Update 586 — Regulating Stablecoin:
Talking Dollar 2.0, Crypto, or Klepto?
Sunday’s Superbowl featured more crypto than anything else, suggesting a suddenly flush industry. What are the opportunities and risks that crypto presents? Stability is a rare quality in the world of cryptocurrencies, so where do stablecoins fit in? Are they currencies or securities? Who should regulate and how?
Congress is trying to come to grips with these questions and the possibility of regulating the burgeoning industry. Without regulation and oversight, there’s not much assurance customers/investors are buying what they’re sold. In this update, we break down what stablecoins are, what Congress and the Biden administration are doing about the issue, and what lies ahead for crypto rules of the road.
Stablecoin — Currency, Asset, Both?
In theory and sometimes in practice, stablecoins are a digital payment mechanism, backed by the US dollar, that enables users to store and redeem value outside the banking system and its fees. Since they are usually pegged to a fiat currency, stablecoins are intended to be steady in value. Stablecoins are created in exchange for fiat currency that an issuer receives from a buyer.
Unlike other crypto products, stablecoins are not an asset or investment vehicle nor are they used as a means of speculation, profit, or loss. They provide no formation of capital and serve merely as a medium of exchange on cryptographic platforms and do not offer a form of financial market utility or system of payments, clearance, and settlement. Another difference between stablecoins and other cryptocurrencies is that the former is commonly used to convert more volatile assets into something perceived as having a steady value. But like other cryptocurrencies, stablecoins still lack creditworthiness and have high costs relative to traditional banking, and present considerable environmental risks.
Top Stablecoins by Market Capitalization (in billions)
The growth of the stablecoin industry — market capitalization exceeded $127 billion in October 2021; a 500 percent increase when compared to the previous year — suggests a currency of the future, a USD 2.0. In theory, that eliminates all the risks and the need for regulation that securities, commodities, and derivative investment products face for stablecoin.
In practice, the proliferation of stablecoin issuers has resulted in a variety of approaches to the key dollar-backing that distinguishes stable payment systems from speculative currency exchange. The 1:1 ratio of the US dollar reference point is defined differently by each of the below stablecoin issuers. The backing provided involves different degrees of liquidity and security. The differences generate opportunities for arbitrage. In contrast, regulations require bank deposits to always be traded at par.
Stablecoin Reserve Composition
Proponents argue that stablecoins could help unbanked individuals gain access to the financial system. About 15 percent of U.S. adults in the bottom 40 percent of the nation’s income distribution are unbanked. But without sufficient backing, stablecoins could be subject to runs as banks are. Stablecoins may expose these vulnerable consumers to inordinate risk.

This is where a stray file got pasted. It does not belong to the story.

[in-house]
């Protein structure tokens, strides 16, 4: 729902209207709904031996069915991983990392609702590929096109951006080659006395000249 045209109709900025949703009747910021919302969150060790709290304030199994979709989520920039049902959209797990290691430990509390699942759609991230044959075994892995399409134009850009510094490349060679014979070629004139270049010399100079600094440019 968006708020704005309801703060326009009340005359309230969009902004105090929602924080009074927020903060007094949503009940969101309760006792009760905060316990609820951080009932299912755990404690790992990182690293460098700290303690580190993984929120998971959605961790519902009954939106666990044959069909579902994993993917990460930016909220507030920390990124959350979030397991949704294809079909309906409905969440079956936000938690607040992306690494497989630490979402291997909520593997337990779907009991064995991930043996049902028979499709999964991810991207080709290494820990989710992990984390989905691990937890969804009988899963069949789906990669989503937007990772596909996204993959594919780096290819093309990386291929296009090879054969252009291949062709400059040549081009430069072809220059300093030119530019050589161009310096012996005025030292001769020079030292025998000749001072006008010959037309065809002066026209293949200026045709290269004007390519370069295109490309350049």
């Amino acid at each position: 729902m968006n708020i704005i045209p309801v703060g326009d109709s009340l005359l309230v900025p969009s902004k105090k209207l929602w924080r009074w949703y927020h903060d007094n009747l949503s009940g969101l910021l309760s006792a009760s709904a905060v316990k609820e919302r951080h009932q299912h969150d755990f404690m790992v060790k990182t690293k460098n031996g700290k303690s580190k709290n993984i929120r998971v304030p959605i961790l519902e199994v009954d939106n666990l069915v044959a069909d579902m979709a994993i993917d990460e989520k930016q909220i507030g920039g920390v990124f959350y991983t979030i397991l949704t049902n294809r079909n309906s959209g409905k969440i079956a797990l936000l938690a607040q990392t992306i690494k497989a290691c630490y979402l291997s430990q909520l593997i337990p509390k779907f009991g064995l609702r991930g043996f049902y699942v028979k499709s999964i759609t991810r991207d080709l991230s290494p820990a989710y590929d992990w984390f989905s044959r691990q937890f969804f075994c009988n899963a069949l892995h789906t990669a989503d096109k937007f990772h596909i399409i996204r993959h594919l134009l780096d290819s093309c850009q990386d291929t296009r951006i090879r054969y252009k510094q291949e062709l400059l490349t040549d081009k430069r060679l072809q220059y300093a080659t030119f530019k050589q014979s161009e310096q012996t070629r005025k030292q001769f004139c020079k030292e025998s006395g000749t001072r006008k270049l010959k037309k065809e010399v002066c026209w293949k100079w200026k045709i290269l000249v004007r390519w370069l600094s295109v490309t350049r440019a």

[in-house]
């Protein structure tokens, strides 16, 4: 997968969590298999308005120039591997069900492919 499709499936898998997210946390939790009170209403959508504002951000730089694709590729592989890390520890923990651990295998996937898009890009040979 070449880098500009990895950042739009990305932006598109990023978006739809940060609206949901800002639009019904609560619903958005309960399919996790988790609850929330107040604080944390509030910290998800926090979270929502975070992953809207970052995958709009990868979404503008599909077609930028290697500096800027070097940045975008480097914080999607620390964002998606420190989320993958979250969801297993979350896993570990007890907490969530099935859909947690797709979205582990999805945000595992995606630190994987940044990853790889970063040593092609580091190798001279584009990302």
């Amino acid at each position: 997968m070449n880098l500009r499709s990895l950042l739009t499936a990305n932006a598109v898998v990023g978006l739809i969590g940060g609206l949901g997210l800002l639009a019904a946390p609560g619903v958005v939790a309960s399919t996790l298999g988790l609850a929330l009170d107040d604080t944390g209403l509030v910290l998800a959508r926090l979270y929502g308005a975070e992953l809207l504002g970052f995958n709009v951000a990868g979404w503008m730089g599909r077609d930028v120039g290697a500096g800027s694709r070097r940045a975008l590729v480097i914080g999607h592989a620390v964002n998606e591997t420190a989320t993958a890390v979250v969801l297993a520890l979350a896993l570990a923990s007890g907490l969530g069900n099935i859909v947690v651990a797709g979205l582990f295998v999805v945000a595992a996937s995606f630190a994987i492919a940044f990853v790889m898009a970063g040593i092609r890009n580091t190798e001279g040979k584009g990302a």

Aspects of stablecoins warrant additional scrutiny. First, confidence in a stablecoin can be undermined if reserve assets fall dramatically in price or suddenly become illiquid. Also, there is no independent review of the reserve assets to ascertain their sufficiency. Failure to meet these expectations could result in a run on certain stablecoins and even spread to others with similar risk profiles. Second, stablecoins deal with the same risks as traditional payment systems. While the risks may be similar, these can manifest variably as a result of stablecoins using decentralized technology. Decentralized structures mean no single organization is accountable for risk management. Lastly, the anonymity provided by stablecoins can encourage various forms of illicit activity.
Congress Contemplates Crypto
Over the last week, both the House Financial Services Committee and Senate Banking Committee called the Under Secretary of the Treasury for Domestic Finance Nellie Liang to testify on the Report on Stablecoins authored by the President’s Working Group on Financial Markets (PWG), the FDIC, and the OCC. The report analyzed stablecoins as an entity, identified the risks and regulatory gaps of stablecoins, and recommended a regulatory framework for both legislative and agency actions.
The HFSC hearing highlighted the divides on stablecoins, and the broader cryptocurrency conversation, between members of each party. Both Chairwoman Maxine Waters and Rep. Jim Himes highlighted the potential systemic risks posed by stablecoins, while other members championed the supposed benefit of increased financial accessibility through stablecoins. Rep. Blaine Luetkemeyer expressed concerns that stablecoins could threaten the global dominance of the US dollar, while a greater number of Republicans argued stablecoins could reduce payment costs. Regarding the claim of reduced payment costs, transactions services like Venmo have gotten cheaper to use over time and that has not been the case with cryptocurrencies.